Mario Arevalo remembers when his son, Harold, was diagnosed as autistic 23 years ago.
“It wasn’t easy to accept,” he recalled. “We didn’t know about autism, but little by little we started learning more so that we could find help. But we were still happy. He’s an angel to us.”
The Arevalo family has struggled to make it through the pandemic. Mario lost his construction job, his daughter Monica was laid off as a cashier at Bloomingdale’s, and his wife, Olimpia, has had to continue working through the pandemic cleaning homes twice a week. Meanwhile, Harold, 25, has been stuck at home and unable to attend classes or do his beloved design work on his computer.
But a life led in adversity has strengthened their optimism and persistence. “I give thanks to God for having helped us push through this all,” said Olimpia.
Mario came to the United States from Granada, Nicaragua, in 1988. He lived in Palm Springs, California, for five years before moving to Miami in 1992. A couple of years later, he met Olimpia, who had also come to Miami from Nicaragua in 1994.
Looking back to their first few years in the United States, Mario recalls noticing a massive cultural difference from their home country.
“Of course, the customs and traditions are a lot different here from those in Nicaragua,” he said. “It’s definitely difficult when you first start living here, but you eventually have to get used to it.”
After a whirlwind romance, Mario and Olimpia had their first child, Harold, in 1995. They married two years later in 1997, just before Monica was born that summer. Shortly after, they rented an efficiency apartment for the family and lived there for many years before eventually making a down payment on their current house near Homestead.
(This story first appeared in the Miami Herald.)
Olimpia first noticed that Harold was different from other children his age when the boy was 2 years old. She saw how he struggled with talking and understanding, and how he was a lot more hyperactive and energetic than most kids. “He’d just run nonstop all around our apartment,” said Olimpia. “This was especially an issue when Monica was born because he wouldn’t notice her while running around and he’d bump into her a lot.”
Finally, after many exams, Harold was diagnosed with autism. At first, the pair had no idea what the word even meant. They had no idea how to help him.
Mario and Olimpia soon began taking their son to see speech therapists at Miami Children’s Hospital (now Nicklaus Children’s Hospital) two to three times per week so that he could socialize with others. Specialists and neurologists eventually helped him and prescribed medications to help with hyperactivity.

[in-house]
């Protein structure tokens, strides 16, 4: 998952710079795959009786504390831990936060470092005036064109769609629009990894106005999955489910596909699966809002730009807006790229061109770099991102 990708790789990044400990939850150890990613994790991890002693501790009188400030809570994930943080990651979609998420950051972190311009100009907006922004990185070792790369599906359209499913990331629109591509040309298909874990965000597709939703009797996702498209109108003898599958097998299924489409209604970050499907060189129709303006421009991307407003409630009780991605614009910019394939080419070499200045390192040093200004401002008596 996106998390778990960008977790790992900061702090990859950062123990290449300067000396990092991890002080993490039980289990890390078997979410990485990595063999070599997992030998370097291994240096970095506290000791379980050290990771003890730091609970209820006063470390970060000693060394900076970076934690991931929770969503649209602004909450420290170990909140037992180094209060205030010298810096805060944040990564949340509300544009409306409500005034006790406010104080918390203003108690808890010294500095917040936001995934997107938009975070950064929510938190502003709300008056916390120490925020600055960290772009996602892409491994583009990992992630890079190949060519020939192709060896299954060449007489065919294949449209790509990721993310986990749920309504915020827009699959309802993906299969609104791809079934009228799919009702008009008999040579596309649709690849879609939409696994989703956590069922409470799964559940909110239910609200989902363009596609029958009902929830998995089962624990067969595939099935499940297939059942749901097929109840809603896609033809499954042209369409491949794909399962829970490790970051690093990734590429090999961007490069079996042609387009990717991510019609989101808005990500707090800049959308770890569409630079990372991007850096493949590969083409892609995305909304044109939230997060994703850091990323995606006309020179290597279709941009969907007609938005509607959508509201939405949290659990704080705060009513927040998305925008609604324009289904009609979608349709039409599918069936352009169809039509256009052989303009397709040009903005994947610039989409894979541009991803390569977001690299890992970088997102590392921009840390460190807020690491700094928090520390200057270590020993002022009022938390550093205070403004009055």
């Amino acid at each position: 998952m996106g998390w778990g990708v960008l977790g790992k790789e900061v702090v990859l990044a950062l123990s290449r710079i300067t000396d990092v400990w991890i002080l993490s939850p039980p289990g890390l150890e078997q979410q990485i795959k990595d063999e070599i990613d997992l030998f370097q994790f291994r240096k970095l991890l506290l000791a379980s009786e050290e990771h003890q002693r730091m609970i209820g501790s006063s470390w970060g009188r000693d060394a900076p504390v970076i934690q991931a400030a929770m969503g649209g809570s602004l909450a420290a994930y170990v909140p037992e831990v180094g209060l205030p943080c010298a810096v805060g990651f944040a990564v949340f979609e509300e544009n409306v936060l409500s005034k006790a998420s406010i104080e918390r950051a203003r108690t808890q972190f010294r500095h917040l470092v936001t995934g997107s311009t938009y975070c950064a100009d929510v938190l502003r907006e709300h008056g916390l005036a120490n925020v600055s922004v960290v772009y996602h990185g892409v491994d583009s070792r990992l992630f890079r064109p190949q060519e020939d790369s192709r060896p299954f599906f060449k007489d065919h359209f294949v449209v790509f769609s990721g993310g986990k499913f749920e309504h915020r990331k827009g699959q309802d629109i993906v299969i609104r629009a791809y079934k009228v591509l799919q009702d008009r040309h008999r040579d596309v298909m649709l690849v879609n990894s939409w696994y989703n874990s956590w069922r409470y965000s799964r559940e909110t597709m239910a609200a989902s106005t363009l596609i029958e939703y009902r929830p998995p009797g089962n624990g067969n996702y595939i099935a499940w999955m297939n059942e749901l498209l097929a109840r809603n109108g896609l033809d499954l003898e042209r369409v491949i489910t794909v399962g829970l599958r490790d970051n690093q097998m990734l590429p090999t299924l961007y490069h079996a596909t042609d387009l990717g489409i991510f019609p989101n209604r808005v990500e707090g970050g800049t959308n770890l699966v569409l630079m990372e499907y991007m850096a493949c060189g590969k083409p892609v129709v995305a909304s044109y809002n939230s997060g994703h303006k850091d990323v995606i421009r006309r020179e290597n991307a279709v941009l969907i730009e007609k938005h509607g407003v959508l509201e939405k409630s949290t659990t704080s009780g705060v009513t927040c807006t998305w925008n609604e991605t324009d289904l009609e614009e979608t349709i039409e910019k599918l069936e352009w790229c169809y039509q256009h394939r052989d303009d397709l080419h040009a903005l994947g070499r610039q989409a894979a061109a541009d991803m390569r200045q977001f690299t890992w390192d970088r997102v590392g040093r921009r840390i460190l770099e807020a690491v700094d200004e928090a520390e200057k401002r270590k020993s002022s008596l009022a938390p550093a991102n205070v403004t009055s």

Though Harold and Monica were different, they cared for each other, a relationship their mother calls “beautiful.”
“When they were younger, Harold would learn from Monica… since she naturally spoke more,” Olimpia said. “They would also play together a lot. If one child ever got a piece of candy or a toy, they’d ask for one to be given to the other.”
She recalled another sweet memory: Harold naively giving away his toys, but then Monica would rescue him. “Monica would see all these kids just leaving with the toys and would get upset,” Olimpia said. “And she’d say, ‘No!’ and would take them back.”
Harold eventually went to Coral Reef High School and took classes for special needs students, while Monica attended Southridge High School.
Harold has continued his studies at the Association for Development of the Exceptional in West Dade. Though he excels in mathematics, his computer has major issues that have made it difficult to take classes online.
Now age 65, Mario has been unable to find a job. Monica lost her job at Bloomingdale’s because the store was shut down. Since then, she has been able to secure a part-time job working at Whole Foods as a cashier.
And she has resumed studies at Miami Dade College.
“She’s paying for the classes herself,” said Olimpia. “The government scholarship program that was helping her stopped providing money, so now, she’s been taking classes again little by little.”
But there simply isn’t enough to make ends meet. Daisha Zanetti, a counselor and parent educator at the Advocacy Network on Disabilities, was assigned to the Arevalo family toward the end of August. She calls Harold’s situation “very moving.”
“It’s a hard time for all of us to be stuck in the house now,” she said. “But it’s even harder for him when he can’t see the people he’s used to seeing from his program.”
For the holiday season, the Arevalos would appreciate help with food, rent, utilities and clothes. However, their main concern is a new computer for Harold.
“We want mostly to get Harold the help he needs so he learns more and feels fulfilled,” Olimpia said.
Mario added: “Harold is an affectionate and kind person. That’s not something a lot of people have, but he does.”